Income protection benefits are sometimes also referred to as salary continuance benefits. They are, as their names suggest, benefits that protect income if a person is unable to work due to illness or injury.
As with Total and Permanent Disability (“TPD”) benefits, income protection benefits can be held in superannuation accounts or they can be outside of superannuation in private insurance.
All income protection benefits are different.
In general terms, income protection benefits are usually paid as a monthly benefit which is 75% of the insured person’s pre-disability income capped at some amount. Sometimes benefits might be an agreed amount and not worked out based on an individual’s pre-disability income.
Claiming income protection benefits can be confusing. In this blog, we’re addressing some frequently asked questions about income protection claims and benefits.
What is a wait period?
It is rare that income protection payments start right after a person stops working. There is usually some delay before the payments start.
This delay is called the wait period.
The amount of time that must pass varies from policy to policy. In most cases, it is either 30, 60 or 90 days. Ordinarily, the shorter the wait period, the more expensive the insurance.
How am I supposed to support myself during the wait period?
This can be tough for many people. Sometimes people rely on employment-related entitlements like sick leave, long service leave or annual leave. Other times, people can claim Centrelink entitlements which can help them financially while they wait for the wait period to expire.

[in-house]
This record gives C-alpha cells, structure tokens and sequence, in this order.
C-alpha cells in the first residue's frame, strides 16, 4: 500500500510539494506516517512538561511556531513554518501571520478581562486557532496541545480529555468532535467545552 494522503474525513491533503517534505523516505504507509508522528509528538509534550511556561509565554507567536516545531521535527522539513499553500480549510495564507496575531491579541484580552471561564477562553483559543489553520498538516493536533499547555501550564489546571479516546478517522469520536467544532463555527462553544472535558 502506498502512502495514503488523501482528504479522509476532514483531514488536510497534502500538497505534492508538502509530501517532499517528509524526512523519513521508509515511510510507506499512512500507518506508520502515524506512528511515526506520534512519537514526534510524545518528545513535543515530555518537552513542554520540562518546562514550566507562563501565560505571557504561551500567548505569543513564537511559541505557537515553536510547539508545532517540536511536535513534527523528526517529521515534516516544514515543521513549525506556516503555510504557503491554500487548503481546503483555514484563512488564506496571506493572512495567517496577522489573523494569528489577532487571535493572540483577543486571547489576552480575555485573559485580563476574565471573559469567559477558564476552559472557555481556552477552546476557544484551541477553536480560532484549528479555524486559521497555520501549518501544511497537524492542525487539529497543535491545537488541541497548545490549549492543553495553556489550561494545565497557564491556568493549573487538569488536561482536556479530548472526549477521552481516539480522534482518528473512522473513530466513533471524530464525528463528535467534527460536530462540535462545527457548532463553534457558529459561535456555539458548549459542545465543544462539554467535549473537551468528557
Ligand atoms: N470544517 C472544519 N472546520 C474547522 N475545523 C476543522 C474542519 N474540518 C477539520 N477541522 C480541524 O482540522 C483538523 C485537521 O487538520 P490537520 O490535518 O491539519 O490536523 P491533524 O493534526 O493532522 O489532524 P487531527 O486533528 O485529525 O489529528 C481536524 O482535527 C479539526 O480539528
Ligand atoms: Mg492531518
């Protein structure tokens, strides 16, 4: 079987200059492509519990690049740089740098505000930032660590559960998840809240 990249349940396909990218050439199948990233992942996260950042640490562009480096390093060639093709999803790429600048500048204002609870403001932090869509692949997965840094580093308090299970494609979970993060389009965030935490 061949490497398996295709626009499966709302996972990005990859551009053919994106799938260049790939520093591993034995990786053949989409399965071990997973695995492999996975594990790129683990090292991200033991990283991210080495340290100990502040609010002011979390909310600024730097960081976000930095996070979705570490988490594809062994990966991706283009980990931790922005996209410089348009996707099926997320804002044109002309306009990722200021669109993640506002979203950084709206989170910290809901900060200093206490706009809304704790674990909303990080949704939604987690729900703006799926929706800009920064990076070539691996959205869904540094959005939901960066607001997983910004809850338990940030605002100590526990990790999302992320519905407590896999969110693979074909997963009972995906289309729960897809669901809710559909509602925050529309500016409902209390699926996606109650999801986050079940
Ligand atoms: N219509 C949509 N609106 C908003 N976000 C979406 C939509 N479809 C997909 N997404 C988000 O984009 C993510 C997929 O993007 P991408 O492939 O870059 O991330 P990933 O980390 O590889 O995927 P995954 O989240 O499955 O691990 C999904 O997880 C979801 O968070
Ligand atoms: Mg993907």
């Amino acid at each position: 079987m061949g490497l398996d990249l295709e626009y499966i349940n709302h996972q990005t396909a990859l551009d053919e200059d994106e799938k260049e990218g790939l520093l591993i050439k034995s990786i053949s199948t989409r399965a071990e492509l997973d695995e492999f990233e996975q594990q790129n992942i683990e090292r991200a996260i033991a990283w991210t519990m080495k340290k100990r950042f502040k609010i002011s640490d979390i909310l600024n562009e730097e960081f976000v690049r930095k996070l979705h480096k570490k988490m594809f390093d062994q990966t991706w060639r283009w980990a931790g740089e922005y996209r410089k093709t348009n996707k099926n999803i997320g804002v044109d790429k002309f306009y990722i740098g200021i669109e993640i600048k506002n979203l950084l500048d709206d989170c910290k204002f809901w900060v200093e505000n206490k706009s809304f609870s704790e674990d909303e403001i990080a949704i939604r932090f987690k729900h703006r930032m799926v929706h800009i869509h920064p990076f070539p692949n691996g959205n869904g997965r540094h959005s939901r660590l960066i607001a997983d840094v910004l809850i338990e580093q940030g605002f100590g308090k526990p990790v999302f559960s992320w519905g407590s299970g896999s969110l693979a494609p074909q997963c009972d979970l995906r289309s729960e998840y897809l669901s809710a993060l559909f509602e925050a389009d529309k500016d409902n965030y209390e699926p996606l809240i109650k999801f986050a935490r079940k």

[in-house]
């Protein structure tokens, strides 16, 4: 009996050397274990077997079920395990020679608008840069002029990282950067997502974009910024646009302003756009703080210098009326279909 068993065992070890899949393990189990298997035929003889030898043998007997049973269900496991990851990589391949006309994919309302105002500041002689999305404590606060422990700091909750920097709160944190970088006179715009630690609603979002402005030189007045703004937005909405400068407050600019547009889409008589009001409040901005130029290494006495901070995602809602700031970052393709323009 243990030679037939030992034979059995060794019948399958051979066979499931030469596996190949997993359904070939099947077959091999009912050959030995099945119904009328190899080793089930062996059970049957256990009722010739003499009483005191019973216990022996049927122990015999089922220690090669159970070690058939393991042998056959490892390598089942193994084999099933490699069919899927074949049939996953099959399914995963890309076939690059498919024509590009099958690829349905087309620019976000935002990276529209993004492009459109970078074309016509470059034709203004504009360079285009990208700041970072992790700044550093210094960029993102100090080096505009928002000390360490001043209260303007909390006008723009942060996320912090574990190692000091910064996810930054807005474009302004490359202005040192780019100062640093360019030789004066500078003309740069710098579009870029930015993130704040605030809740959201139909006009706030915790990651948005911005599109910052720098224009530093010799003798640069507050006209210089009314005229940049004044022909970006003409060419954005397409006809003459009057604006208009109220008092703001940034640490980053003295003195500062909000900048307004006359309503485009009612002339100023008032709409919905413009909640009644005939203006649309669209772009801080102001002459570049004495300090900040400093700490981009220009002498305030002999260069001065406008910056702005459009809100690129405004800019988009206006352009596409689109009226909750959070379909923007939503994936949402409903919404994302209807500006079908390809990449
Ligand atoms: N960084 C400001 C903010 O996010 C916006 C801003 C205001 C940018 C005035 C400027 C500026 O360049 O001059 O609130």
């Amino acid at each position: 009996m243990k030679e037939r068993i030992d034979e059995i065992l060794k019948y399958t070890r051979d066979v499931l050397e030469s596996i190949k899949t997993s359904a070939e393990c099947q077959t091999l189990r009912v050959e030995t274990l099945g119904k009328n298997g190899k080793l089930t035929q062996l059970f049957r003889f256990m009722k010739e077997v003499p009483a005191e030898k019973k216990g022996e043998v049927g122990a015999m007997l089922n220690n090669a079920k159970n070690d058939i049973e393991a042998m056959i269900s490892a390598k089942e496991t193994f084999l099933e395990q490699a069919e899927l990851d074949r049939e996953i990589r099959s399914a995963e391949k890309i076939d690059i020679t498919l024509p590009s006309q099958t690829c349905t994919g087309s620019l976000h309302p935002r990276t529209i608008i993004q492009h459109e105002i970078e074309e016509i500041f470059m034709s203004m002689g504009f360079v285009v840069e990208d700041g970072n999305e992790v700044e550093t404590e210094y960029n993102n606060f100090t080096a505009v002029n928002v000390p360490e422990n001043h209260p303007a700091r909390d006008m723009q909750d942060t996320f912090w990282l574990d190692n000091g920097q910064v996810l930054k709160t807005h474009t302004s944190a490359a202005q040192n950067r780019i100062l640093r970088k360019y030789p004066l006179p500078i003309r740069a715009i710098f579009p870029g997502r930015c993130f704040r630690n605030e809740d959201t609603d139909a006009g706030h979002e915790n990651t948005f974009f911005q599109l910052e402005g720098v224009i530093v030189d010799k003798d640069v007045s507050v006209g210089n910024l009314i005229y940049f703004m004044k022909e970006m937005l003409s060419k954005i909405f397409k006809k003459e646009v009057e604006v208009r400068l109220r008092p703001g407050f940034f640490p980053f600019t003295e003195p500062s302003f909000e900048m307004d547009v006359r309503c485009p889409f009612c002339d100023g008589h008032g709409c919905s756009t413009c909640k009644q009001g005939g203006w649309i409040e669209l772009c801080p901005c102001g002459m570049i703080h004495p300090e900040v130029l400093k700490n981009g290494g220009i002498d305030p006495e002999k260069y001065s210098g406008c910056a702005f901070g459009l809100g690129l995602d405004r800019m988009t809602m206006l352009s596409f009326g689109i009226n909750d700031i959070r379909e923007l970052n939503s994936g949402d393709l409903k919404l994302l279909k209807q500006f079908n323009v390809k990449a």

It’s important to note that in most cases, payments will not start as soon as the wait period ends. This is because the claim may still be getting assessed during this time and beyond.
Payments often do not start until the insurer assesses and accepts the claim.
How long will my income protection benefits be paid for?
The time that benefits continue to be paid for (the benefit period) varies from policy to policy. The benefit period can be 2 years, 5 years, until 60, 65 or 70 years old. Ordinarily, the longer the benefit period, the more expensive the insurance is.
Can income protection benefits continue to be paid after I return to work?
A return to work doing all pre-disability duties, for the same pay and without restrictions usually means that payments will stop. However, if the return to work is in a reduced role and at a reduced rate of pay, a partial disability benefit might still be paid in some circumstances.
Can more than one income protection benefit be paid at a time?
Most policies allow for payments of up to 75% of pre-disability income capped at a certain amount.
If a person has more than one income protection policy and the payments under policy #1 are less than 75% of their pre-disability income, it may be possible to claim on policy #2 up to the 75% payment limit.
If I claim a TPD benefit will my income protection benefits stop being paid?
Some policies state that income protection benefits will cease if a TPD benefit is paid, but this is not common.
Does claiming compensation under a statutory scheme impact on income protection benefits?
Each state and territory has different state-based compensation schemes and there are a number of different benefits which are unique to each scheme. The types of schemes could be for workers compensation injuries or motor vehicle accident injuries.
Each income protection benefit varies in the way that it interacts with the various compensation schemes and their respective benefits.
As a rule, if the compensation received from a state or commonwealth scheme is compensation for loss of income, it is likely to impact income protection benefits.
As you can see, there are some grey areas in and around income protection.
At Berrill & Watson, we’re experts in all things “income protection and TPD claims”. If you’ve got a query about your claim, feel free to get in touch directly with today’s blog writer, Tom Cobban.